Japanese and Korean film industries have been producing many fear and dread-inducing horror films, in the last twenty years. The plots of the films are generally the untimely death of young children and they turn into ghosts or spirits. Most of the ghosts shown in these films are blue in colour and are visible in less light or a darkened room. In these films, fear of being killed and the fear of being mutilated have been very impressively integrated. One film which stands out in this genre is Japanese film Ringu (1998), it has been serenaded throughout the world and is based on the folklore of Japan. Some of the prevalent techniques used in Indian cinema to create fear like murder, casting a spell on someone or cursing someone have been used in this film.

Let the Right One In (2008) is a Swedish film which revolves around the friendship between a 12-year-old weak boy and a blood-drinking vampire girl of a similar age. The good-hearted vampire teaches the boy how to fight with the injustices done to him. The boy then discovers the true identity of his friend. Technically this film has been greatly applauded. It can be seen as an example where the fearful element no longer remains scary if one makes an ally with the monster or the horror element.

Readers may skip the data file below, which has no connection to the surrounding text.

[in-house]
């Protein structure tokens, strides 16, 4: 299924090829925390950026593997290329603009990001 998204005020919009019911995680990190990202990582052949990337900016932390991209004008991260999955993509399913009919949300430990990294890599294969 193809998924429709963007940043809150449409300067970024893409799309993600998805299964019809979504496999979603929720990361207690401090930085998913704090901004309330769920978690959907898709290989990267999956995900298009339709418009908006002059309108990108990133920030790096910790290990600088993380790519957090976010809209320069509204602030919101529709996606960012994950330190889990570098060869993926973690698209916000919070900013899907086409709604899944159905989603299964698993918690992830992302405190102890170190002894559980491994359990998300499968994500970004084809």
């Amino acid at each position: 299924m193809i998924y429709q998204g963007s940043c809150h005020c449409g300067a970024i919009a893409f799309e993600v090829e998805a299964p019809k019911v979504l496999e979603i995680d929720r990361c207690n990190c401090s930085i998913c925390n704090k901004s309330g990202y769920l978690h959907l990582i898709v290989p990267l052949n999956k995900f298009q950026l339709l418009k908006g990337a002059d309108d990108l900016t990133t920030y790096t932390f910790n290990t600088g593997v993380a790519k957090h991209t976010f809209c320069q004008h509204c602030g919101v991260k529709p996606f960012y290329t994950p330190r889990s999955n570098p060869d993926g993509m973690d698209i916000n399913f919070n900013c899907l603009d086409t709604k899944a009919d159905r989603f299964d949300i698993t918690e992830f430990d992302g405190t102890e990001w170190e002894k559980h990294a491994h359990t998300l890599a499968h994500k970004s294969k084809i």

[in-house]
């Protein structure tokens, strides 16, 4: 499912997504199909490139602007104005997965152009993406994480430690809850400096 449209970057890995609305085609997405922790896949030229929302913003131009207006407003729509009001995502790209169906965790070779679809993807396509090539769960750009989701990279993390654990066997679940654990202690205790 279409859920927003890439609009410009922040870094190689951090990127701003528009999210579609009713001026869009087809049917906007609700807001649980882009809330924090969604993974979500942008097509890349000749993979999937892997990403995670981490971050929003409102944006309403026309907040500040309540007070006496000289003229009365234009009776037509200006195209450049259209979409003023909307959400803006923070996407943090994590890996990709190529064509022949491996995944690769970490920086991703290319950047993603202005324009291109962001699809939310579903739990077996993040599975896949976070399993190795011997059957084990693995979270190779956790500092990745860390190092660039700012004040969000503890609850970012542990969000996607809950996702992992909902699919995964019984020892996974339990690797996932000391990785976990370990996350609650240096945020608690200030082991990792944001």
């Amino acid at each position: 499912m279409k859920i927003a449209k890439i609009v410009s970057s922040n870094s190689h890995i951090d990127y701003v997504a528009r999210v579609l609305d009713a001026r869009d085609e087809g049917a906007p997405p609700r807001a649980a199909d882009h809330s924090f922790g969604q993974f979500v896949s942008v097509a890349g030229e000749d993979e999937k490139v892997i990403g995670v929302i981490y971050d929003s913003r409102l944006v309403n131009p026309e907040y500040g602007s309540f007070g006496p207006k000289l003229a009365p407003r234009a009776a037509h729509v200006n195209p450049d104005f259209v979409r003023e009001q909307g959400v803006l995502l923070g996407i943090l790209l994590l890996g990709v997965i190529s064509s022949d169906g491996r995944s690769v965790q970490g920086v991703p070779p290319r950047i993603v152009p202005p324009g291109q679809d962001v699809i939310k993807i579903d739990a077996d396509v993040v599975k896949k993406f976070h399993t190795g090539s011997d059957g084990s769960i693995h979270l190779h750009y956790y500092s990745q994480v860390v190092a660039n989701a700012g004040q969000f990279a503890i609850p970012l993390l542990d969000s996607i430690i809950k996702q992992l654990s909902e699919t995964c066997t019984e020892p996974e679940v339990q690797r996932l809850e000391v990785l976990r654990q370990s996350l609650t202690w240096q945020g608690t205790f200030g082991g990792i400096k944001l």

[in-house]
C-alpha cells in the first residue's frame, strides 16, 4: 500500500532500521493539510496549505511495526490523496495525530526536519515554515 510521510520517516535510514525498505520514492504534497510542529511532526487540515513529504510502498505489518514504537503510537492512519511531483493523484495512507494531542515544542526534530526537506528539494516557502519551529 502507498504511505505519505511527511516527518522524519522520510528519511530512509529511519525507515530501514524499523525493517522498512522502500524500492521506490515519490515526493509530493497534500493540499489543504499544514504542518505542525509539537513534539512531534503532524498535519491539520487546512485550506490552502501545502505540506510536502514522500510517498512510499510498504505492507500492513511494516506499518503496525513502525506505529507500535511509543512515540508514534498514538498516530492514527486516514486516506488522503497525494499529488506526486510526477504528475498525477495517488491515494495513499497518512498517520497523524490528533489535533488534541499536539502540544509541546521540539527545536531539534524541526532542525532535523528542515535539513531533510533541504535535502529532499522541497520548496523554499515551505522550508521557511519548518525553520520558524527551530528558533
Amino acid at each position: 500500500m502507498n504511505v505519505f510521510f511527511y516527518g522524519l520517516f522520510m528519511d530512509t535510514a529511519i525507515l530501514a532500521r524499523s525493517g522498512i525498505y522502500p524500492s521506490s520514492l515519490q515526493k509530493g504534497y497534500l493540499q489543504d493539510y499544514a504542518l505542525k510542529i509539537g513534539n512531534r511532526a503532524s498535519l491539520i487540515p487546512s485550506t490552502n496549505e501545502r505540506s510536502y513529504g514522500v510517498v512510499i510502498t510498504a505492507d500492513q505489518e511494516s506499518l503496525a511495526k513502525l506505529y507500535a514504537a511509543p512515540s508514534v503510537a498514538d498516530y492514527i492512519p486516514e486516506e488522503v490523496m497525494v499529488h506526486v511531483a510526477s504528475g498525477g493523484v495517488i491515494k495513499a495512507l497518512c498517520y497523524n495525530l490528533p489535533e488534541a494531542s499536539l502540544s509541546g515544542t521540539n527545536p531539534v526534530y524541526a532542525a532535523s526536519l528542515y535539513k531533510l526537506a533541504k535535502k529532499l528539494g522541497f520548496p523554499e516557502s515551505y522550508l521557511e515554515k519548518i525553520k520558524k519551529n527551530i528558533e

Bharata Muni has alluded the feeling of fear or fright to a sthāyī bhāva or an emotion which is prevalent in the human mind. It comes to the fore whenever we see images of ghosts or apparitions, when we see wild animals, when we have to venture into an empty house or go to the forest, when we commit an offence against an office bearer or teacher, when we see the death or torture of our near and dear ones, or when we hear strange contorted laughter or voices, etc.

The Nāṭyaśāstra trifurcates Bhayānaka Rasa, viz.:
1. pseudo or fictitious fear,
2. fear born out of wrongdoing, and
3. fear caused by great trouble or hurt or tyranny.

Scenes which use pseudo fear have been done so to prove a particular point. Abhinavagupta says that fear springs out a sense of doom. Pseudo fear brings out the meek or lenient form of fear, whereas fear born out of wrong doing cannot be easily seen in all kinds of people (Dwivedi 1992: 191-203).

Alfred Hitchcock was famous for films depicting pseudo fear and fear out of wrongdoing. Films which depict fear caused by ghosts/spirits/demons can be very widely seen. It essentially signifies the psyche and being of preceptors.

Expert film-makers do not make films only to intimidate the viewer, but to put across some serious thought. Ingmar Bergman made films to point out the complications in life, while Alfred Hitchcock made films which delved deep into the human psyche. They teach us the nitty-gritty of life; we must remain obliged to them always.

(Excerpt reproduced with permission of the publishers.)